All Power To The People
- action: the battles transcend vulgar violence as spirit-like warriors nimbly jump, flip, fly, and float like mythological figures. The director spares us the bloody gore. Instead, the pounding percussion instruments elevate the martial arts into pure chorography, splendid dancing.
- romance: parallel love stories, but the death of the old generation might open the path to happiness for the new generation
- Chow Yun-Fat, as in Hong Kong 1941 and Anna and the King, once again embodies the spirit and virtue of the nation. This time, as Li Mu Bai, he incarnates the noble sage-warrior of ancient China. Yet despite his perfect dutifulness, equanimity, wisdom and strength, he has one weakness: he cannot show his love to his beloved Yu Shu Lien until the moment of his death.
- Ziyi Zhang as Jen Yu is torn between conflicting loyalties to:
- her father's family, which she mostly rejects because she wants freedom from convention and an arranged marriage
- Jade Fox, a matriarch who rebels against traditional patriarchy
- Yu Shu Lien, her spiritual "sister," the woman warrior
- the Mongol warrior who showed her the simple, savage beauty of the desert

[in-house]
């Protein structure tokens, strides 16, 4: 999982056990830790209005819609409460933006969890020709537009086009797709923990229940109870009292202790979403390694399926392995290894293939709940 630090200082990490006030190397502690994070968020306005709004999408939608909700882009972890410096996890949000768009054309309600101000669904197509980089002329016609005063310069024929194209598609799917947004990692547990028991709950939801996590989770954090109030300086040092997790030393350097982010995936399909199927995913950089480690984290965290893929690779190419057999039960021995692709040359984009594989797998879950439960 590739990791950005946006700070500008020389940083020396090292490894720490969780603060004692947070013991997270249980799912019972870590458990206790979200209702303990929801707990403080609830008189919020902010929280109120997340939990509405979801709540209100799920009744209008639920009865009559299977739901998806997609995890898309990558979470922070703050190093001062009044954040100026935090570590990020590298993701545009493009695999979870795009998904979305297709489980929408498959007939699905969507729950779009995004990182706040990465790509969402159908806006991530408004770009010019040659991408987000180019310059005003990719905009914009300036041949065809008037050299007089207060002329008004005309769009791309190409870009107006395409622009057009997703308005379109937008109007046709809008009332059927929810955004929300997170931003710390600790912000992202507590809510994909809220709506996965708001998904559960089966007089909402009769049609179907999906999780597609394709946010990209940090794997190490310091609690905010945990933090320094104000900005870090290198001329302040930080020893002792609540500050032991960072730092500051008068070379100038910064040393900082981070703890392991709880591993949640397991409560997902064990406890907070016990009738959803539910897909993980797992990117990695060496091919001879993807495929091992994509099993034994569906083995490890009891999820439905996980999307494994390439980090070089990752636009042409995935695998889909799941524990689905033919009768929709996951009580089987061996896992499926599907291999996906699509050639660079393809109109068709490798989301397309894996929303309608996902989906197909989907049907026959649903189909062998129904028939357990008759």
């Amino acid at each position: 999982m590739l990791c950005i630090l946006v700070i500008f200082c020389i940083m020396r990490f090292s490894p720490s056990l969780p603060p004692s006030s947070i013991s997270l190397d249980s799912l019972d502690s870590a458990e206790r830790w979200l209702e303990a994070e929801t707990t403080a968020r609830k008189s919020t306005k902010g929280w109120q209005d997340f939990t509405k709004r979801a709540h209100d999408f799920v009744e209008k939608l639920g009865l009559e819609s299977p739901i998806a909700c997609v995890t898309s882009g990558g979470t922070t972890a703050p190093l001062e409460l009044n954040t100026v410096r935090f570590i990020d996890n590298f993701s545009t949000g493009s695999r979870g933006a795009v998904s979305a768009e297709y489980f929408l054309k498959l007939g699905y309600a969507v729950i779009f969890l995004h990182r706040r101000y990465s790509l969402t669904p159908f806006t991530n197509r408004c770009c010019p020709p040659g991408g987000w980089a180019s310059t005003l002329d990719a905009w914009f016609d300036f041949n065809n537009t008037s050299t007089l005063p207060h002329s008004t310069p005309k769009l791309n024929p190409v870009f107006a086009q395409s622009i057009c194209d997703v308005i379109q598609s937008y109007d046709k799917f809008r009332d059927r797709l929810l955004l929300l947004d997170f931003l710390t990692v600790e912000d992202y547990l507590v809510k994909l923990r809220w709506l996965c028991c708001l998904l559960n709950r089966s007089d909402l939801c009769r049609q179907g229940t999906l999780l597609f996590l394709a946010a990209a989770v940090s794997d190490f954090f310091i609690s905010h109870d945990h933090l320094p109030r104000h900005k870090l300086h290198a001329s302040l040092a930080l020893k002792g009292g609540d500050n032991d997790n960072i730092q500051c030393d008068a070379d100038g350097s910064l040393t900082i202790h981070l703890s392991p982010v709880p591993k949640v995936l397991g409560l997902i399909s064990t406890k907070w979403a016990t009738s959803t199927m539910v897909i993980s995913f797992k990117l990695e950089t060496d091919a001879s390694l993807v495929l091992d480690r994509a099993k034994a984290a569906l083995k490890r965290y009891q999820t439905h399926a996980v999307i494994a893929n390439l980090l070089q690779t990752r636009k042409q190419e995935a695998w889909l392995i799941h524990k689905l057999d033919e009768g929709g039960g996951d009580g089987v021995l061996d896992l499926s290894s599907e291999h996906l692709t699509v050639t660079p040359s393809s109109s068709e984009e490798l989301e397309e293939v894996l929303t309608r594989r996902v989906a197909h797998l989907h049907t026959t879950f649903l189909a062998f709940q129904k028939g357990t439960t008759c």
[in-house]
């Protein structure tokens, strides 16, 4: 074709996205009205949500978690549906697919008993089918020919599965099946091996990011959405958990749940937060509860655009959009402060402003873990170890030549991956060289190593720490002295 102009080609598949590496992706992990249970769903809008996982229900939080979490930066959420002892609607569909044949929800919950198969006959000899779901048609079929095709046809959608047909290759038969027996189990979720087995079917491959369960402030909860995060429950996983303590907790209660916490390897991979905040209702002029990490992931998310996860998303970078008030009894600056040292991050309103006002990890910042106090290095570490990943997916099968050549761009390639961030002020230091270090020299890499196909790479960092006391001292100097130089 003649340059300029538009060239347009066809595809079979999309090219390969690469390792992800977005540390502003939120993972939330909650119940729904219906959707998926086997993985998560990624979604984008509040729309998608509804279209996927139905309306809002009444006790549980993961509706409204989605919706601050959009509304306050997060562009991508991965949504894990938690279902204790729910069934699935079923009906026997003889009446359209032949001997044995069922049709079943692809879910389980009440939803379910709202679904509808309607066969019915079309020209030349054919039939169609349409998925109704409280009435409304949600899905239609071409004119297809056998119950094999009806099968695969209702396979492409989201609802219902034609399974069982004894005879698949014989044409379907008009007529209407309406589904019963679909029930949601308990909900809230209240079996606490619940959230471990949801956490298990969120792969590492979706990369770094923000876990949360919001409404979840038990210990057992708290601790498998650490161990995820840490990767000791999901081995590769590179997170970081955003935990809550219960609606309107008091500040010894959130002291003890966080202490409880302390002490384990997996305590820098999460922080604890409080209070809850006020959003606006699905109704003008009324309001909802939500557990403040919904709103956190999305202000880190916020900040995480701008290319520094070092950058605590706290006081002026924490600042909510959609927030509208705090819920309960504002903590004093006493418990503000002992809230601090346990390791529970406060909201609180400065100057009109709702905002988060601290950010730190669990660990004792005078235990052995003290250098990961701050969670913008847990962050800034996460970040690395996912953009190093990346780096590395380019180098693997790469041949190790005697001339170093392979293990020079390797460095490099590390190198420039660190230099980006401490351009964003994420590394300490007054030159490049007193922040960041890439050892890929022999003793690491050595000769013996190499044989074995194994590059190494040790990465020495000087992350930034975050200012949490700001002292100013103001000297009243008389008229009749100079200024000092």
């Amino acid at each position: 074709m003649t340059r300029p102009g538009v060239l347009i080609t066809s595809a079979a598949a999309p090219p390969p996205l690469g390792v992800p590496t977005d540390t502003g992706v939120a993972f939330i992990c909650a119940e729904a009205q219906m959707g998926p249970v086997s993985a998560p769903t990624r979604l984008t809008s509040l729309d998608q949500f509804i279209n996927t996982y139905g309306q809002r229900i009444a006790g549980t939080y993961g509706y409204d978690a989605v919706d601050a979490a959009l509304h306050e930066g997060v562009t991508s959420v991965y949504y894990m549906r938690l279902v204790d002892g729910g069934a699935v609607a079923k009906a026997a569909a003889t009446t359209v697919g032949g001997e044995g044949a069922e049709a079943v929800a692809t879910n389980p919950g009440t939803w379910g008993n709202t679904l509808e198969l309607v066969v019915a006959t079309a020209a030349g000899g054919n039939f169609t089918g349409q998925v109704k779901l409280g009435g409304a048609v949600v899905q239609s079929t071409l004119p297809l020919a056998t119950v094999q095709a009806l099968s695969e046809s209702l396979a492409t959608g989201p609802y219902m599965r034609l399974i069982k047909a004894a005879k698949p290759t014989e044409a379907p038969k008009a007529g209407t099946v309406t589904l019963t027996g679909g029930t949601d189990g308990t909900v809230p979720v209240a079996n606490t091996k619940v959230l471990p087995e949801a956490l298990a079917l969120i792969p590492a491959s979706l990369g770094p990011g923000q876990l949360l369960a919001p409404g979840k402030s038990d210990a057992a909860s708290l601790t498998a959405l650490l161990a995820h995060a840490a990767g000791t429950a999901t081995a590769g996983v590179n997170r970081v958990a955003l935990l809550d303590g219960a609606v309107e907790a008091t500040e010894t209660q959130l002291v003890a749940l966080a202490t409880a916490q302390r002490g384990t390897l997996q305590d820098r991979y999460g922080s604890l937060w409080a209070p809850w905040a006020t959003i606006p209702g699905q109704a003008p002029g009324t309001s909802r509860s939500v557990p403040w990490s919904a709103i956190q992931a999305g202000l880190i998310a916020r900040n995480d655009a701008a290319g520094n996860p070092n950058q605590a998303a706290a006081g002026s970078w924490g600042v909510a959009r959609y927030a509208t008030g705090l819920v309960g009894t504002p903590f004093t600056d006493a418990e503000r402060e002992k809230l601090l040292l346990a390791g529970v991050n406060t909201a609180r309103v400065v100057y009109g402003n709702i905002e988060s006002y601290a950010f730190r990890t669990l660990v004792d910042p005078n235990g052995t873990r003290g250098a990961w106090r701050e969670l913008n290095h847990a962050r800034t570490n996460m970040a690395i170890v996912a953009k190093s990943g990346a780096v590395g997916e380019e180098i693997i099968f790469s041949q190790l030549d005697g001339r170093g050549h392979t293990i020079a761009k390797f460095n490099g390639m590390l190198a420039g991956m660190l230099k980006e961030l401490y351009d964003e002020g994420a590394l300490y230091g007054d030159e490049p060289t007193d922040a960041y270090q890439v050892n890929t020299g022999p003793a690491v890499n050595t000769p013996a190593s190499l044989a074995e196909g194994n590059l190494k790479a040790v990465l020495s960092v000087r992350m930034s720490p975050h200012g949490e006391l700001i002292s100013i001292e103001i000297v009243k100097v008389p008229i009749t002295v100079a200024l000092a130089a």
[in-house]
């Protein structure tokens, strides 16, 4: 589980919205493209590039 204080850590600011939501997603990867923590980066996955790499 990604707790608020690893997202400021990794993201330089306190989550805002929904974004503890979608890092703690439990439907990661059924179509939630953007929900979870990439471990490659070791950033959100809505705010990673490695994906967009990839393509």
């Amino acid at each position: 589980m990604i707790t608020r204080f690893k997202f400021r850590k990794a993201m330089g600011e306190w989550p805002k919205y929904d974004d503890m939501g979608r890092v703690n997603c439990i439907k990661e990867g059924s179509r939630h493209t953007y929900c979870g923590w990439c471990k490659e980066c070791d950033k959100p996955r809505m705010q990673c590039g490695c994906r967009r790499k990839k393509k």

- Taoism: the admirable insight into how opposites are complementary; Li Mu Bai as warrior saying words of wisdom Jen Yu only expects from a monk; the almost endless dance of triumph and defeat, theft and recovery, wealth yet emptiness, the desert as place of spiritual and affectionate plenitude
- Western ideology: I can't prove it, but somehow there is a sense that the director was trying to pack a bit to much of something for everyone. Most disconcerting, perhaps, is that this hybrid cannot portray the "Orient" as the "Orient", but rather shows a battle of values that heroizes essentially Western values: individualism, women's rights. I'm 100% for equality, but a pattern in how Western media portrays the Orient does disturbs me. Whether its Disney's Mujan (a daughter who longs to be a warrior), Jen Yu (also the daughter who longs to be warrior), or the newscaster anchor-woman (Connie Chung). The West wants to free Islamic and Chinese womanhood. It's as if the West wants to justify the expoitation of Western capitalism by destroying traditional societies because they are not like the West for women's rights. Hence we don't have strong male Asians who survive: Li Mu Bai dies as soons as he admits he loves his beloved (so he won't reproduce), and you don't see strong Asian male role models, be it newscaster or otherwise. Surely Jackie Chan making karate chops is a reduction to the merely physical, like Ojo in the James Bond movie.
All in all, this film merits being seen two or even three times!